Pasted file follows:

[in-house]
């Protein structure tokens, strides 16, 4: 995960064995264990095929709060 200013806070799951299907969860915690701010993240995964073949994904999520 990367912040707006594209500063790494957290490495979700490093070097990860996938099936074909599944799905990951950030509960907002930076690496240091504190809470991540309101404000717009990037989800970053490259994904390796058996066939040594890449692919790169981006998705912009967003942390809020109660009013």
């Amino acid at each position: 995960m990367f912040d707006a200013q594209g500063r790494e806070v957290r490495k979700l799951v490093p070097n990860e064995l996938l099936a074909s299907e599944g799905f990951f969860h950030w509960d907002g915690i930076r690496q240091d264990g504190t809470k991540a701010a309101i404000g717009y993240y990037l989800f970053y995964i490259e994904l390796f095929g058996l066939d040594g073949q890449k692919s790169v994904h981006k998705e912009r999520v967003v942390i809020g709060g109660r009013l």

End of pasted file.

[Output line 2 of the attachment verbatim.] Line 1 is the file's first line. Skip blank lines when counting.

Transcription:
């Protein structure tokens, strides 16, 4: 995960064995264990095929709060 200013806070799951299907969860915690701010993240995964073949994904999520 990367912040707006594209500063790494957290490495979700490093070097990860996938099936074909599944799905990951950030509960907002930076690496240091504190809470991540309101404000717009990037989800970053490259994904390796058996066939040594890449692919790169981006998705912009967003942390809020109660009013």